Over the last two weeks disruptions in the global steel industry have continued to deepen, creating worst supply challenges in memory. Although there are varied and diverse aspects to this situation, here are just few of contributing factors:

Many industries, including steel producers, radically reduced inventory levels Q2 and Q3 of 2020 

Massive unexpected post-lockdown surges in demand from nearly all steel consuming industries and primary building materials (lumber, aluminum, roofing, etc.) 

The new automotive annual build rate is almost 17mm units, despite the widely reported microchip shortages. 

Residential construction is booming, with the SAAR for housing starts in March reaching 1.74mm units 

The merger of Cleveland Cliffs and ArcelorMittal USA further concentrated supply and pricing power in the hands of a few US companies who have publicly stated their intentions to maintain prices at elevated levels. 

Global demand and the excessive 232 tariffs have limited import opportunities 

Rail, truck, and ocean freight logistics are extremely challenging. 

Impact 

These factors have combined to create the perfect storm. In early 2021 steel producers severely curtailed tonnage allocations – and lead times jumped from the typical 8 weeks to 4 to 5 months. At the same time, on-time delivery performance from the mills, hardly stellar in a normal market, has plummeted. By way of example, MiTek has received just 55% of committed steel deliveries from our supplier base through April. Once the late steel begins arriving (anticipated in mid to late May) it will quickly be applied against the growing backlog of connector plate orders stemming from incredible demand levels (see below).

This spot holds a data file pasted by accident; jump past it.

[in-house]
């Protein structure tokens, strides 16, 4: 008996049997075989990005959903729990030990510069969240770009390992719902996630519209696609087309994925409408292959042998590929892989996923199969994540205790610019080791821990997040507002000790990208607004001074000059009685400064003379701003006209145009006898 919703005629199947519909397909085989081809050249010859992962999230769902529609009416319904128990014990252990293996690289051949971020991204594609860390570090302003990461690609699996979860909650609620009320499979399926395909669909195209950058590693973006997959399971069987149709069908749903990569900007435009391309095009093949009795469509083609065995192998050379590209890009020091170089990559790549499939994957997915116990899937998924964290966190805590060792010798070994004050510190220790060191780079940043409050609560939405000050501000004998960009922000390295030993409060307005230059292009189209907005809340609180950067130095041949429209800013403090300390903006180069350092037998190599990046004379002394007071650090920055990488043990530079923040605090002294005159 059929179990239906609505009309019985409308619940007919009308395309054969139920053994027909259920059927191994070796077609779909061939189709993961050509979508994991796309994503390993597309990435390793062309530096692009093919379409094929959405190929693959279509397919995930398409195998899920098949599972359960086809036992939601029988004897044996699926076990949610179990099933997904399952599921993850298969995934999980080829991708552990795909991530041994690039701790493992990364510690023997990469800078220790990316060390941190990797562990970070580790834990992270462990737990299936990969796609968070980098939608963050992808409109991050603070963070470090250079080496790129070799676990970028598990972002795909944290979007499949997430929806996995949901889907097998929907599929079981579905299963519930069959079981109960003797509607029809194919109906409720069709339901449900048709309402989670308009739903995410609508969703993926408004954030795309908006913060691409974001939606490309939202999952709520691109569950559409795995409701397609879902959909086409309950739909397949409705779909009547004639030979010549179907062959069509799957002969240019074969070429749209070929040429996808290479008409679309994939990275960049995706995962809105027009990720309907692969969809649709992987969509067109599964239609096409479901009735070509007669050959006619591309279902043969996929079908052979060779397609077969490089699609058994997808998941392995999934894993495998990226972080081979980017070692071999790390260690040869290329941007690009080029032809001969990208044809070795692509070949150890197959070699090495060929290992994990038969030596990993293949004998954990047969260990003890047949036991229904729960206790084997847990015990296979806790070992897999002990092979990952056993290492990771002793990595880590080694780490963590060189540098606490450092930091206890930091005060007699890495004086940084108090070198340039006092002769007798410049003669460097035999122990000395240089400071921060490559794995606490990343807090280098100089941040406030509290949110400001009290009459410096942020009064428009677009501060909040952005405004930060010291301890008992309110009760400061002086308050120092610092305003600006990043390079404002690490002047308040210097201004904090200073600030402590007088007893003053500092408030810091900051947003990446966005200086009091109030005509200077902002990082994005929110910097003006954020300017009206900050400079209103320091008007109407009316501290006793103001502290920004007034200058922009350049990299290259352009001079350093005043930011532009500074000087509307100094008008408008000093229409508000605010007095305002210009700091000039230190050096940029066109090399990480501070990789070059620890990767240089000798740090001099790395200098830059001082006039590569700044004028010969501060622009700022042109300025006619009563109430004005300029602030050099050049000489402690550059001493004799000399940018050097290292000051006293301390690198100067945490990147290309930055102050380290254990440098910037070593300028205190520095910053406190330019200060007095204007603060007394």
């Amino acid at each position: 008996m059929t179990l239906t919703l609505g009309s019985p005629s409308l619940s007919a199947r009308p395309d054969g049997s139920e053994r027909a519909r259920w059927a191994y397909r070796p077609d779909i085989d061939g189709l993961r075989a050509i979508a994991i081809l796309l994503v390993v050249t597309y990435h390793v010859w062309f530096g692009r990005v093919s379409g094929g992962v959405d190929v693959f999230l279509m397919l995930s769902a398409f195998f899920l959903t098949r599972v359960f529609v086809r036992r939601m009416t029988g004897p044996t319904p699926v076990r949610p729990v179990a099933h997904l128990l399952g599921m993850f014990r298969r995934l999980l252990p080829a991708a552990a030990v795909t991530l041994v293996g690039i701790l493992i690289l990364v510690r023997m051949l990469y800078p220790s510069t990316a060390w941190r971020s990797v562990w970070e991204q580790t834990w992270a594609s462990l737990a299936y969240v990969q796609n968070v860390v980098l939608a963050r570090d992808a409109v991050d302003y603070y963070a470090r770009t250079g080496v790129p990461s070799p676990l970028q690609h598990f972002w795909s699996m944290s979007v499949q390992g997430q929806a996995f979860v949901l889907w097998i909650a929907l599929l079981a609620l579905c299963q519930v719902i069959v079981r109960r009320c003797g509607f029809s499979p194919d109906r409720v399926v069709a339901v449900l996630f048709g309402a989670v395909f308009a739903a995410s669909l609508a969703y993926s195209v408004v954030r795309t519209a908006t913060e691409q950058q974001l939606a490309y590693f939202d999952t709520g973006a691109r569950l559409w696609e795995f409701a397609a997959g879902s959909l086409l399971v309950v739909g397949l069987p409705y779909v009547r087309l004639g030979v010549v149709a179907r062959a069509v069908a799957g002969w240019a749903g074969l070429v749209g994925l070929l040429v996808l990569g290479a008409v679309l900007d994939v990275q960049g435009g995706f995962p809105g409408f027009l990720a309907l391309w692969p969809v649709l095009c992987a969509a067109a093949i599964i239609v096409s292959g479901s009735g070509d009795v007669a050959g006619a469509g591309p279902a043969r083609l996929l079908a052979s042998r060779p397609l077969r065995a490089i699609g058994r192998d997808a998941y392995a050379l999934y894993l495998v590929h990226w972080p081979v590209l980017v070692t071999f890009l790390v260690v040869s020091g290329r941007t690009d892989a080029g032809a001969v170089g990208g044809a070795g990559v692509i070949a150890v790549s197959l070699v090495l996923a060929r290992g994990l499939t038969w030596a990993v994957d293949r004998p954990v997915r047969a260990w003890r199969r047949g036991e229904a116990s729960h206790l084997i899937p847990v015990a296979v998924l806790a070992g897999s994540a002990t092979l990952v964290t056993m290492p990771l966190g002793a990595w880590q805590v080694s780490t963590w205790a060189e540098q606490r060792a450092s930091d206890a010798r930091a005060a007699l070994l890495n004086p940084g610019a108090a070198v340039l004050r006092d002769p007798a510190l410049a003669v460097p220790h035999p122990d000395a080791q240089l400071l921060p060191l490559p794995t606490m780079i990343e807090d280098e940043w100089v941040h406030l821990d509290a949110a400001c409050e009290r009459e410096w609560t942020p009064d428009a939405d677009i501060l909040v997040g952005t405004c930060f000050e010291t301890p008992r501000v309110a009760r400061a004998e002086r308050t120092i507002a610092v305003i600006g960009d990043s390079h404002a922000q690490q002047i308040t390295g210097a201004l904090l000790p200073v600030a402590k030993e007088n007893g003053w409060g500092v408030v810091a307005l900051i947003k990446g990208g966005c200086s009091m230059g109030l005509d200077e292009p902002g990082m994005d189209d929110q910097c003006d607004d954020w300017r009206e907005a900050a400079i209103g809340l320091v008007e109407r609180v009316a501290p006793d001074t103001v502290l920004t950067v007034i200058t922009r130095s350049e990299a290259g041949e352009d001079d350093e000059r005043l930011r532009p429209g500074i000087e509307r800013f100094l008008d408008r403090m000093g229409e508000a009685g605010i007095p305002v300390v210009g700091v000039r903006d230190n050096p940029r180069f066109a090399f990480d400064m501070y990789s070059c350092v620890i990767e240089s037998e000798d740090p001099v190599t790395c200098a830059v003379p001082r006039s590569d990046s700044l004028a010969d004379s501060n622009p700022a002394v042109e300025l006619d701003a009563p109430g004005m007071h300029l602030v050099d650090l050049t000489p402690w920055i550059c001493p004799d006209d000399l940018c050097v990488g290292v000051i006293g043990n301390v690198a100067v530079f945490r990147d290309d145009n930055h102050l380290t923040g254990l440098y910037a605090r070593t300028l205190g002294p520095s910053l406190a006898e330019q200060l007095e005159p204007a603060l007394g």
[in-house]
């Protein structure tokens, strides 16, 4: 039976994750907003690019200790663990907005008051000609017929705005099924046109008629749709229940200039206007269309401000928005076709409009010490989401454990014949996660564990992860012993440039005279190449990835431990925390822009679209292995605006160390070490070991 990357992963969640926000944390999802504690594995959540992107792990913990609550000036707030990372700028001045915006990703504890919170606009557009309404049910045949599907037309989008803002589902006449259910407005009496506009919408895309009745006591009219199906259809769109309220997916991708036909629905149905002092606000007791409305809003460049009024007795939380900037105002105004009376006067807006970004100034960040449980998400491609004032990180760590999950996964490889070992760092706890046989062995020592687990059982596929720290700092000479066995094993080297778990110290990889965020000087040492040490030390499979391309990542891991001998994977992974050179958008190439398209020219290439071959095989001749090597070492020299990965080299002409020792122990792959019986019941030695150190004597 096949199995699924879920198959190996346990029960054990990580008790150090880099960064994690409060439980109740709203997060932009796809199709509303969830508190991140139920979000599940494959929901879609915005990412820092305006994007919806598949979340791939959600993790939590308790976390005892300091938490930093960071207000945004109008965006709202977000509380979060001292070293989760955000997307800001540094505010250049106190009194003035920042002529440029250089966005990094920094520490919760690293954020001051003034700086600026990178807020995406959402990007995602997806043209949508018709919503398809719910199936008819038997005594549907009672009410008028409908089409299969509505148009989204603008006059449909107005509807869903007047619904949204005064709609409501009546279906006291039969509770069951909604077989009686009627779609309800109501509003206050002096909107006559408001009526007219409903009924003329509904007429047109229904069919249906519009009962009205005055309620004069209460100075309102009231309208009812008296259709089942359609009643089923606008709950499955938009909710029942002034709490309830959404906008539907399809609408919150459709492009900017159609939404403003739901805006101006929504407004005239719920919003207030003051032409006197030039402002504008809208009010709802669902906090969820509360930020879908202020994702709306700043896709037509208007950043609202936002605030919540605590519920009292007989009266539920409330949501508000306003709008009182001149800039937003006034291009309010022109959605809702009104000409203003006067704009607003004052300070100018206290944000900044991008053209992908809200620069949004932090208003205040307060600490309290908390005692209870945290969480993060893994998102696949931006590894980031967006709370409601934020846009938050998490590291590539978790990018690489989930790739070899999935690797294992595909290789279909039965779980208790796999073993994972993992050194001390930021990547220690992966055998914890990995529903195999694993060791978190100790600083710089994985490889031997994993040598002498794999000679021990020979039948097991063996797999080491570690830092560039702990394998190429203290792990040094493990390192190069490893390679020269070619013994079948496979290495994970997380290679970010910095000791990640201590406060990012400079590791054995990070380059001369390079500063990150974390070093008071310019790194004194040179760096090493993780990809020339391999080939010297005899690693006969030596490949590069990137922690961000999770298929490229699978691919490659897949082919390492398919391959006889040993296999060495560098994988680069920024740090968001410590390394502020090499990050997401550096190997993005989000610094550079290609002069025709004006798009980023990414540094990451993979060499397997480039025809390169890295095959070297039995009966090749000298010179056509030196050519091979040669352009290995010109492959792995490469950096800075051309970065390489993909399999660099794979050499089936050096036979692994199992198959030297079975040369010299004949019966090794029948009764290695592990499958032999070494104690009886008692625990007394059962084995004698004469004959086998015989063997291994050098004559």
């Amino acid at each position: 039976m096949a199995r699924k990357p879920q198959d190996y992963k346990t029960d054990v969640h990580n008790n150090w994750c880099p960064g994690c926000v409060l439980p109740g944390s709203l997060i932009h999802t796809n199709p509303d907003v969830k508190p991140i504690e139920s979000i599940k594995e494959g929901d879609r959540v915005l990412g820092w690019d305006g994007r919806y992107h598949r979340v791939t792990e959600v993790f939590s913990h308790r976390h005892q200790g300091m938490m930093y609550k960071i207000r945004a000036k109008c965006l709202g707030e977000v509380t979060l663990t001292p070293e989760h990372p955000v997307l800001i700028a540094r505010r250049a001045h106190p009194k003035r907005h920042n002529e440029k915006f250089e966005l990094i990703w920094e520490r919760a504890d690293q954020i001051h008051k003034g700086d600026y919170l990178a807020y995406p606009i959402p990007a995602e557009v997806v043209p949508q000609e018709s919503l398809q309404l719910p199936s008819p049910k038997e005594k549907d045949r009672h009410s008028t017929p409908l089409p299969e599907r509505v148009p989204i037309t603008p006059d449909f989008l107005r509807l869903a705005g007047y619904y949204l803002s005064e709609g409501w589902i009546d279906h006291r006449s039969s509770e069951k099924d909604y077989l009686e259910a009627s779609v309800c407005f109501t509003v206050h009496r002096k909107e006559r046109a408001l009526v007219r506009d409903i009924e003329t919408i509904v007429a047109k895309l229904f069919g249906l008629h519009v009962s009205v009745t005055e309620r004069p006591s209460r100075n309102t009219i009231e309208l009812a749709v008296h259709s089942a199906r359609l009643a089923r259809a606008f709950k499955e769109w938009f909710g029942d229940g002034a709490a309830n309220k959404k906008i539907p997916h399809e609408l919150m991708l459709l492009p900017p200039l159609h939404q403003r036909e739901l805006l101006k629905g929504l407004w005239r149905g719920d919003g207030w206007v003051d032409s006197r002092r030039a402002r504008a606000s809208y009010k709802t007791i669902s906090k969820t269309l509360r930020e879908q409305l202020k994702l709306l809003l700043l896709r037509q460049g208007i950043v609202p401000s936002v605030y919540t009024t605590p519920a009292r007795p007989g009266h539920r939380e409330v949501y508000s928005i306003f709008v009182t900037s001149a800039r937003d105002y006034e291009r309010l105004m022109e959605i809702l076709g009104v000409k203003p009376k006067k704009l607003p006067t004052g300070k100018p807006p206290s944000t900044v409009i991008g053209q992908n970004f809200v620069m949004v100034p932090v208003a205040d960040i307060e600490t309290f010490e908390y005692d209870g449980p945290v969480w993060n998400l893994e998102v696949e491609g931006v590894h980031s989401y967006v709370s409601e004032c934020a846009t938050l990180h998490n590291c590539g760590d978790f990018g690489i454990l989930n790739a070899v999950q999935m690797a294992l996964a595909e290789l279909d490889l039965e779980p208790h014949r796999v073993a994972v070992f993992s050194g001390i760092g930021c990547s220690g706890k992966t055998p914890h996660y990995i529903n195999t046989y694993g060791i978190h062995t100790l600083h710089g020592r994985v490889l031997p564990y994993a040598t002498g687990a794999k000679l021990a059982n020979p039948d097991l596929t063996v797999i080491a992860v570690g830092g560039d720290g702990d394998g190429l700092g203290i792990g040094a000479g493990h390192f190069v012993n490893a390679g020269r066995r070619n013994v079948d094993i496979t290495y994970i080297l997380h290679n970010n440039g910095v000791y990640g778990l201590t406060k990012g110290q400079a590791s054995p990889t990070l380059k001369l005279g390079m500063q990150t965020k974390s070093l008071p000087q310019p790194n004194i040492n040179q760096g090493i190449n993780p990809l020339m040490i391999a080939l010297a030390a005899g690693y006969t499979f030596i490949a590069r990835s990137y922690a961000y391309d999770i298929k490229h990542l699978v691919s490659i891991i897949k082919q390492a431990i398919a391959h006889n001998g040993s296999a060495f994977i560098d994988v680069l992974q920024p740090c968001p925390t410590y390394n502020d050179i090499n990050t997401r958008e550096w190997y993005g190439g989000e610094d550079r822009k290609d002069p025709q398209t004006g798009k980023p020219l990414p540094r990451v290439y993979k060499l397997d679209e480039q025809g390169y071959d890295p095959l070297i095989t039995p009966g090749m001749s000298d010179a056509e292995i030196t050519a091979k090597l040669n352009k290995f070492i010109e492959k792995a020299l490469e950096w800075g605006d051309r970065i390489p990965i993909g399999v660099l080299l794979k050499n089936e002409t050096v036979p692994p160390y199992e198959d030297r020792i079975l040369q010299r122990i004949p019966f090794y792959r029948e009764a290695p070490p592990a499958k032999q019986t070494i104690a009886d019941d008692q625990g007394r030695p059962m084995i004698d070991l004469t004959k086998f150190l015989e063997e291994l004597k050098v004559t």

And of course, as with all primary materials, each month steel prices continue to rocket past historical records. The AMM Index for Hot Dipped Galvanized exceeded $85/cwt in mid-April, or nearly 90% higher than October 2020. 

Housing Market Demand